This episode, we’re not looking at just one case, we’re looking at many.
- More than 12% of the population will develop a thyroid condition in their lifetime.
- Thyroid symptoms vary but may affect energy levels, weight, and mood.
- Women are more likely to suffer from a thyroid condition.
There’s so much confusion around the thyroid. Symptoms can often be explained away as other things – like poor sleep, poor diet, poor exercise habits. The sad part is, these easy explanations can be a part of the missed symptoms.
And, conventional medicine tends to diagnose thyroid issues using only one test. This means that many people, including those with Hashimoto’s may be misdiagnosed or not have the full picture.
In order to truly understand the thyroid and solve thyroid issues, you need the whole picture and you need to get to the root of the problem.
Over the years, I’ve become very familiar with this issue because of the countless clients who come into my office complaining of symptoms I know are related to their thyroid but they tell me that their doctor has told them that their levels are normal. I also know all about it because I personally went through it too. I went through the frustration of being told my thyroid was fine. I went through the doctor’s failing to diagnose my Hashimoto’s. And, I went through years of not properly treating this condition.
In this episode, I’m demystifying hypothyroidism and giving you everything you need to know about having an underactive thyroid gland. Many people think that thyroid issues only affect your energy levels. In fact, the thyroid impacts everything in the body including your hair, skin, digestion, brain, and bones. The thyroid can also affect your fertility and how well your organs functions – especially your liver. Thyroid hormones are needed for every cell in your body – so we should never underestimate how it can impact our wellbeing if it’s not functioning properly.
Symptoms of an Underactive Thyroid
The most common symptom, and the one most people think of is fatigue or a general lack of energy. There are many other potential symptoms of an underactive thyroid including dry skin, brittle nails, thinning hair, sensitivity to cold, constipation, brain fog, irregular menstrual periods, weight gain, hoarseness of the voice, muscle aches and cramps, low blood pressure, elevated cholesterol, fertility challenges, and sleep irregularities. There are other symptoms too but these are the most common. However, not all hypothyroid patients will experience all of these symptoms. In fact, it’s common for them to have a variety of symptoms that could change over time.
Misdiagnosis of Hypothyroidism
Many people who have hypothyroidism are misdiagnosed or a diagnosis is just plain missed. This happens because doctors have a strict set of guidelines for diagnosis (which is different depending on where you live). Doctors who have patients that don’t fall into the guidelines, will often rule out a thyroid issue without doing any further testing. There are a number of additional tests that should be run, but these don’t fit into the conventional approach to diagnosing thyroid conditions. I go into detail as to why and how this happens in this episode.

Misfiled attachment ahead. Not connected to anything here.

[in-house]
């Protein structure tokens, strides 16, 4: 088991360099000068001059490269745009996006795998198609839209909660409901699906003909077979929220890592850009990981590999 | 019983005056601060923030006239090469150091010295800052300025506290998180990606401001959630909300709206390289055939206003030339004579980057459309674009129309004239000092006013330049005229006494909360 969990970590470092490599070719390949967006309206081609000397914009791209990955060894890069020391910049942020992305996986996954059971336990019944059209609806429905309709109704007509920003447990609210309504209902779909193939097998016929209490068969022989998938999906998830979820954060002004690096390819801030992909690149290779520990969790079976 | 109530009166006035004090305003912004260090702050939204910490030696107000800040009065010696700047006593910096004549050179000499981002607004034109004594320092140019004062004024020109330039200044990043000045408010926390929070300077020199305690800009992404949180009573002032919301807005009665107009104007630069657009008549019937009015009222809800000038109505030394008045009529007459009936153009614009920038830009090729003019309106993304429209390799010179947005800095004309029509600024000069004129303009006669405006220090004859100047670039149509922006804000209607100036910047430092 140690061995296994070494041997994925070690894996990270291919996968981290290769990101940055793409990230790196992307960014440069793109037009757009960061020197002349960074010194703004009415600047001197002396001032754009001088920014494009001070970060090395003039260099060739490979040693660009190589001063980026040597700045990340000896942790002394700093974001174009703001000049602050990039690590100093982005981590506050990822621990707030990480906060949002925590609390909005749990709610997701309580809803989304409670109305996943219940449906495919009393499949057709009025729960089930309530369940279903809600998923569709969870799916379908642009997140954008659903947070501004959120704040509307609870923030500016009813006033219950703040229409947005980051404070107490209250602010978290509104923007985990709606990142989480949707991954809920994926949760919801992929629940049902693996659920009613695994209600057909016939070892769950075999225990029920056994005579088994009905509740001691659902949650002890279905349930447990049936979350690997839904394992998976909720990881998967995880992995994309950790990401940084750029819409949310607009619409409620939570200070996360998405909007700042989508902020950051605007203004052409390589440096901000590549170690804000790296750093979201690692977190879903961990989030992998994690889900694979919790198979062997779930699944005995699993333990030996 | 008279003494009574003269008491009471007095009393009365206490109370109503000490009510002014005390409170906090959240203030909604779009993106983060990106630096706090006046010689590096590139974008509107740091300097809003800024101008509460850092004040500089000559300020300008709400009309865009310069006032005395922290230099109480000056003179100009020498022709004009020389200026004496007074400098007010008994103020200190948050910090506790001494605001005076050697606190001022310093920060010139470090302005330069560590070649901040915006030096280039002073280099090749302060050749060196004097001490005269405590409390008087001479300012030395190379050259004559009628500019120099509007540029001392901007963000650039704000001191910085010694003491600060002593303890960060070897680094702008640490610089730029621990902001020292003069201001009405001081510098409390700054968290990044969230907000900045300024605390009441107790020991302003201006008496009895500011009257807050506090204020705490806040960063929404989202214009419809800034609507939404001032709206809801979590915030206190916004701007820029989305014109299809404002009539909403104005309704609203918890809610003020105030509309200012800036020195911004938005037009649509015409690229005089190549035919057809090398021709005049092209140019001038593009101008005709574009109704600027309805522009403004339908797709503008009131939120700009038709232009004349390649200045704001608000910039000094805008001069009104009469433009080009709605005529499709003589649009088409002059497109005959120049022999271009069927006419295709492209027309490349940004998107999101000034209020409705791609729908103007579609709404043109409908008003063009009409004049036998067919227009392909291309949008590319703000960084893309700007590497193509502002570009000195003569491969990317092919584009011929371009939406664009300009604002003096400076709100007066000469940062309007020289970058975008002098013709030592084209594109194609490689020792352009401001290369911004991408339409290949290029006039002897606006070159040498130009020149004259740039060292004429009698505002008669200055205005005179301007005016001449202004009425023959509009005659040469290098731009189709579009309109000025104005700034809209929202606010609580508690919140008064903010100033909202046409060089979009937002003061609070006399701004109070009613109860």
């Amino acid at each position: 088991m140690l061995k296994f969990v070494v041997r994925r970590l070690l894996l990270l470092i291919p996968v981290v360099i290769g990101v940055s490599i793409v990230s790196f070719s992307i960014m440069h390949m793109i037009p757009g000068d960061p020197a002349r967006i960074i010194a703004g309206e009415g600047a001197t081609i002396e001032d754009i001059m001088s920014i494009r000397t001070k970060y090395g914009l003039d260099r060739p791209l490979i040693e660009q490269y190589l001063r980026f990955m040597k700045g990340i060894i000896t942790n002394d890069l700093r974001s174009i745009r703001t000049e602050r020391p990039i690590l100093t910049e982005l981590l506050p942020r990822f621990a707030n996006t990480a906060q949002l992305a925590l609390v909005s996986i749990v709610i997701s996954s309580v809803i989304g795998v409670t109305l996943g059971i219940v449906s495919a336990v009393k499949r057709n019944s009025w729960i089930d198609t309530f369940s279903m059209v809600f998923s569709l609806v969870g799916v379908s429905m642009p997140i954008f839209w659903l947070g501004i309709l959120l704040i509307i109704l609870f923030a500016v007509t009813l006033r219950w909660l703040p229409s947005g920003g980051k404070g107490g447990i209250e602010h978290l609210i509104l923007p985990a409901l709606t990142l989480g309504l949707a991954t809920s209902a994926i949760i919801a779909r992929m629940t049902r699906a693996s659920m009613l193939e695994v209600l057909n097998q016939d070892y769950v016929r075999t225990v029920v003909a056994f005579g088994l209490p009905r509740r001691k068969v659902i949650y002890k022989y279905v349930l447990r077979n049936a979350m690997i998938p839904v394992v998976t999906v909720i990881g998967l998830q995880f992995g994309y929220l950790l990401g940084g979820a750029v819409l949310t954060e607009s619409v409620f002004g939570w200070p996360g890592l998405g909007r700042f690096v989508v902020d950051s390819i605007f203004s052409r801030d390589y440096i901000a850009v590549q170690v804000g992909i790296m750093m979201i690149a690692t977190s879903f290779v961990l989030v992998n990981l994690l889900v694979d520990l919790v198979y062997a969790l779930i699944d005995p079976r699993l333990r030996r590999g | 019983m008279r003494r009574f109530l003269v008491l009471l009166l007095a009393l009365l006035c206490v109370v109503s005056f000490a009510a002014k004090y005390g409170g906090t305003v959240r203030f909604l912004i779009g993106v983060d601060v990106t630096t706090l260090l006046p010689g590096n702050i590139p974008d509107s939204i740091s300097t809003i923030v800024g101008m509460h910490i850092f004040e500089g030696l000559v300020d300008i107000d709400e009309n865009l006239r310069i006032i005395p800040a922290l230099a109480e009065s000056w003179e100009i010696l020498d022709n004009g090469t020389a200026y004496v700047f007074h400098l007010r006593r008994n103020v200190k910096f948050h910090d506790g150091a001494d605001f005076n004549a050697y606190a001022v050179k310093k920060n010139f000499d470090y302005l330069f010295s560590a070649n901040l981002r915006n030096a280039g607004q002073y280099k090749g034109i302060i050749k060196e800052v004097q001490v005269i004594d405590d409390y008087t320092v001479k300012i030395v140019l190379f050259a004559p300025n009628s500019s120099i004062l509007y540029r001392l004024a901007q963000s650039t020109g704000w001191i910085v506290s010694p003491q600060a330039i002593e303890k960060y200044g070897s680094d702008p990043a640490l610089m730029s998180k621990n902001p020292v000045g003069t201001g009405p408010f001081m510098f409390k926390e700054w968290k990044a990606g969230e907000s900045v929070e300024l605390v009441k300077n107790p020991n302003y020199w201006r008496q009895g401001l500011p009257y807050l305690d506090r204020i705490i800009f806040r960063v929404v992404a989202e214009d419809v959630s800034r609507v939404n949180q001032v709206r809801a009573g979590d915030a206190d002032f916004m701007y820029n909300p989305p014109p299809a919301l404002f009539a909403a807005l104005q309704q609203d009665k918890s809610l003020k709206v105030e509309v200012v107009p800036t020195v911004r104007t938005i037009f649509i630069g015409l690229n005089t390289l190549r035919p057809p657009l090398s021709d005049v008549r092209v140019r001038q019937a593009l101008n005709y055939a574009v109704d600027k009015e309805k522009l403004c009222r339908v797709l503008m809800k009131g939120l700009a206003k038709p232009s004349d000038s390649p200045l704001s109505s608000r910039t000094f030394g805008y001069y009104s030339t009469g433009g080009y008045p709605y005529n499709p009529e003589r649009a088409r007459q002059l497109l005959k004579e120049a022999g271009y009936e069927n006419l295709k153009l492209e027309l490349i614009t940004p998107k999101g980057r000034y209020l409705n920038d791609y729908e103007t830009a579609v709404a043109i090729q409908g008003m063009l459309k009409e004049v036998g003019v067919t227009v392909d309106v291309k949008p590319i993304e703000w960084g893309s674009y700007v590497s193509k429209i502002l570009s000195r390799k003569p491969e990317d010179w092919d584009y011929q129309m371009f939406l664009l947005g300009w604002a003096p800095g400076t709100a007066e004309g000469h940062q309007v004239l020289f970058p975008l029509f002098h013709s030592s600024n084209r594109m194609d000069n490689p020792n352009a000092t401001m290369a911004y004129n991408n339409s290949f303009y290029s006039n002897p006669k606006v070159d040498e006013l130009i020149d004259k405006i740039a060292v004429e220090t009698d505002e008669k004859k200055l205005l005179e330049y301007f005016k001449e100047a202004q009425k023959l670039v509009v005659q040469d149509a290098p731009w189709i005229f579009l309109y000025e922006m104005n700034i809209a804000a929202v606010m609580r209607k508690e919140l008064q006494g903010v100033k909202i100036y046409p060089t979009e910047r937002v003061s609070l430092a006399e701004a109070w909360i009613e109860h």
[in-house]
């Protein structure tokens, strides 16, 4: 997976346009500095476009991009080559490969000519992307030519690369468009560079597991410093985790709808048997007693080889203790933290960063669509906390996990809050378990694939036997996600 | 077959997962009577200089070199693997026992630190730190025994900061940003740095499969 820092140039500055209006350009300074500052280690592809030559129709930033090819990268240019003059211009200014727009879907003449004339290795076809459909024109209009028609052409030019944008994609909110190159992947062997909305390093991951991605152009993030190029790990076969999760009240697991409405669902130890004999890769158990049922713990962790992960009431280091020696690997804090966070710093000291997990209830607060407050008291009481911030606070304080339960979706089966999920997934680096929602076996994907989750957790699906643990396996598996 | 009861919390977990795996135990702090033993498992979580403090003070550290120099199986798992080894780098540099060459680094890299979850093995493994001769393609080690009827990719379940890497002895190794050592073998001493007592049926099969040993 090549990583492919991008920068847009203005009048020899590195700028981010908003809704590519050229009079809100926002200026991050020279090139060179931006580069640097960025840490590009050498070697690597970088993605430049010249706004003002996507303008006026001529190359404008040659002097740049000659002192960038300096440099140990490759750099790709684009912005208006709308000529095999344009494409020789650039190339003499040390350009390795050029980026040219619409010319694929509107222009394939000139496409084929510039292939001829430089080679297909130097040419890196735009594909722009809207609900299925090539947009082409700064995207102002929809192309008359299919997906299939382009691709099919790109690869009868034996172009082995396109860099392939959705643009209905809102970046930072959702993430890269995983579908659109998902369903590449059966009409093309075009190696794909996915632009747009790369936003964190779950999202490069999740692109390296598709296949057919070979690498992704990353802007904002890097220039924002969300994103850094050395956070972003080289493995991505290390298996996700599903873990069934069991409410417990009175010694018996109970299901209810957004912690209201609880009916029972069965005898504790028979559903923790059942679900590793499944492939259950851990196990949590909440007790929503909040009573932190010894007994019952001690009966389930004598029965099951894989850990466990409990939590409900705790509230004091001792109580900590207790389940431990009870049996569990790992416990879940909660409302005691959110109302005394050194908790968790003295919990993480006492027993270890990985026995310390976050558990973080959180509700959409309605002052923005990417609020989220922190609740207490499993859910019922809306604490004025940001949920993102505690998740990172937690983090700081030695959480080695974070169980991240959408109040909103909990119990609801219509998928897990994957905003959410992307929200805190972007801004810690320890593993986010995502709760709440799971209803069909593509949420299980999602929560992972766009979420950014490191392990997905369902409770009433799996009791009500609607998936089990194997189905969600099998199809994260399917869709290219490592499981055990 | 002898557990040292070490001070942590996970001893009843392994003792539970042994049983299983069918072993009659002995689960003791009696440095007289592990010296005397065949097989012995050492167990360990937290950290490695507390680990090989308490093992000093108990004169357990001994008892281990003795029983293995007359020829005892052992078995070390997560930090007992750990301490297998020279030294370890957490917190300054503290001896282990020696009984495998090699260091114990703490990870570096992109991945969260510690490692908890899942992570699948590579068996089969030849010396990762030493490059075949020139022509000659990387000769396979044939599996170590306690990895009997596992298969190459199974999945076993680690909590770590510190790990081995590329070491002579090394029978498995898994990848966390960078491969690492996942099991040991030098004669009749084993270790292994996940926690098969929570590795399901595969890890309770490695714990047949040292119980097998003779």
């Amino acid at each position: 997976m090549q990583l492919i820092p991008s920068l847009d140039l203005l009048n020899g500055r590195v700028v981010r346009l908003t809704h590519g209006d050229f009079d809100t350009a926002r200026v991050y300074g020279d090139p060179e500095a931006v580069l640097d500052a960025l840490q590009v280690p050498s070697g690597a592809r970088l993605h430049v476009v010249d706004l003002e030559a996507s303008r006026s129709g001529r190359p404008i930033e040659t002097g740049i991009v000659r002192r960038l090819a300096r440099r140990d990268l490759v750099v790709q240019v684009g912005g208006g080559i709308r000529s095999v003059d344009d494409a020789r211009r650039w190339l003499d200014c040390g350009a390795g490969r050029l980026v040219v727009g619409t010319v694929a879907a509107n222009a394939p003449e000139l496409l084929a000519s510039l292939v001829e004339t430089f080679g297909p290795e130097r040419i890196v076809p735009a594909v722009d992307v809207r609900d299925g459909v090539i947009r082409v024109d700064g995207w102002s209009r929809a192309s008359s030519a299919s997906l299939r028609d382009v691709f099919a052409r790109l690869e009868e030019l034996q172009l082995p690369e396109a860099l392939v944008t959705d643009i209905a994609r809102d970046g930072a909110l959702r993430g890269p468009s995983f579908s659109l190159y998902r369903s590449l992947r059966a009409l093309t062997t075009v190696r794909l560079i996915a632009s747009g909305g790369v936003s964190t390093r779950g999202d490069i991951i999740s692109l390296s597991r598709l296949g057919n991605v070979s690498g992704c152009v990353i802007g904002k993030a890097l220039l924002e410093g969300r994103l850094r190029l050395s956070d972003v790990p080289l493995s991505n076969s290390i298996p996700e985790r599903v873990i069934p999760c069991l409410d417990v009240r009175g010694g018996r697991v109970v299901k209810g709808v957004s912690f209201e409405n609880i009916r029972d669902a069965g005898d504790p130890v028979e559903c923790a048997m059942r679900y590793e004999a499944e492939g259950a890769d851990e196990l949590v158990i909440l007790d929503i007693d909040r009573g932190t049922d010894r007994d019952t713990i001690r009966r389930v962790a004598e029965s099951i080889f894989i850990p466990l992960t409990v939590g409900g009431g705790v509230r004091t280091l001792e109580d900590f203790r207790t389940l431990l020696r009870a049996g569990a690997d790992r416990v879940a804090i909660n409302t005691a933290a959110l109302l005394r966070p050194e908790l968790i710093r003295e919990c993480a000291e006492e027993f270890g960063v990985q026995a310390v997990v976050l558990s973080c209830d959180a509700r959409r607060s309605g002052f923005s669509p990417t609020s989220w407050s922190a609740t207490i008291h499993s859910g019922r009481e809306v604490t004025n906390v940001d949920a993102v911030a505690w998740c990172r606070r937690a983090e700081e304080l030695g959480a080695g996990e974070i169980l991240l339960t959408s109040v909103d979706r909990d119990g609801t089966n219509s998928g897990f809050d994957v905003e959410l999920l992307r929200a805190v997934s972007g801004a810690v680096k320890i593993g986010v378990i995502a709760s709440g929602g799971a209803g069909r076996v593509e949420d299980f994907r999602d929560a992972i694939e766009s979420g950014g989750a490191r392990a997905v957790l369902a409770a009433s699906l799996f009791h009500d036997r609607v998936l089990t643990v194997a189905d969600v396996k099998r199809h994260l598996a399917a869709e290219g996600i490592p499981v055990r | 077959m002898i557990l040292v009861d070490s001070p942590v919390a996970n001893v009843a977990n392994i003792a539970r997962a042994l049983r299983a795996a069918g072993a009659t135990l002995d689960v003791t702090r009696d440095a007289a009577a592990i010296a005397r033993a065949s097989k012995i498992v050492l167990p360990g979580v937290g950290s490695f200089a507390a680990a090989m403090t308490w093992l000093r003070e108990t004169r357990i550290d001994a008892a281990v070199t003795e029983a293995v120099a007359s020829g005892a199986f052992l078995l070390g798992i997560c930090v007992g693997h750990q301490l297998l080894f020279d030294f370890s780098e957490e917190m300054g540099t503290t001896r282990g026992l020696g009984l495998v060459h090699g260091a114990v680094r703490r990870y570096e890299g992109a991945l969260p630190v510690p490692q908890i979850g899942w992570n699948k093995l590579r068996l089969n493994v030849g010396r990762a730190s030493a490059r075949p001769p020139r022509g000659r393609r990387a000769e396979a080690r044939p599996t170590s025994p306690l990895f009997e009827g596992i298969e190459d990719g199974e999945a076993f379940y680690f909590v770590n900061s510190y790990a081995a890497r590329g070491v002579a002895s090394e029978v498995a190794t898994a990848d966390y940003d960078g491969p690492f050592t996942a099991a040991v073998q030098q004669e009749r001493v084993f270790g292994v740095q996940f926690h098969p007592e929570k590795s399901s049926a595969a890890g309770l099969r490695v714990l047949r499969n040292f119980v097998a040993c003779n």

Anyone who has ever had their thyroid tested has to try to make sense of a hormone called TSH. This is often where confusion sets in. In this episode, I explain all the T’s involved in thyroid function including the TRH (the activation signal from your brain to your pituitary gland), TSH (the signal from your pituitary to your thyroid) and the T3 and T4 that the thyroid makes in response. T3 is the active hormone that is needed by the body and can be absorbed and used by your cells while T4 is called a pro hormone which has to be converted to T3 in order to be used. A lot can go wrong with the production and absorption of these two hormones and signals can get crossed – triggering the thyroid to stop or slow down production.
Get the Right Tests for Hypothyroidism
Conventional blood tests for hypothyroidism only looks at the TSH level. This can result in misleading information. The result is that up to 50% of patients with hypothyroidism are misdiagnosed or given treatment plans that don’t address the real issues. That’s usually when they end up at my office. We have to look at the whole picture.
Here is what I recommend patients get tested (either through their family doctor or alternative health practitioner):
- Total T4
- Total T3
- Free T4
- Free T3
- REVERSE T3
- Thyroid Antibodies
Assessing Your Lab Results
So often, a doctor will tell you that your test results are ‘normal’. That means that according to their guidelines, they fall into the normal range. You may have subclinical hypothyroidism but you won’t hear it from them. It’s important that you see your results. Here are the optimal ranges you should be in:
|TSH||1.8- 3.0 though if you are on thyroid medication, this should be even a bit lower, from around .8 to 2|
|REVERSE T3||Less than 17|
|Thyroid Antibodies||Undetectable or as low as possible|
Be Your Own Health Advocate
My aim is for the information in this episode to empower you to take control of your health. Use it to ask the right questions, get the right tests, and understand the results. You can’t fully diagnose or manage hypothyroidism if you don’t have the whole picture.
Eliminating Health Mysteries
If the symptoms we talked about in this episode feel familiar, make sure you dig deep enough to solve your own health mystery. If these symptoms or medical frustrations sound like someone you know, make sure you share this episode with them.
Thanks for Listening
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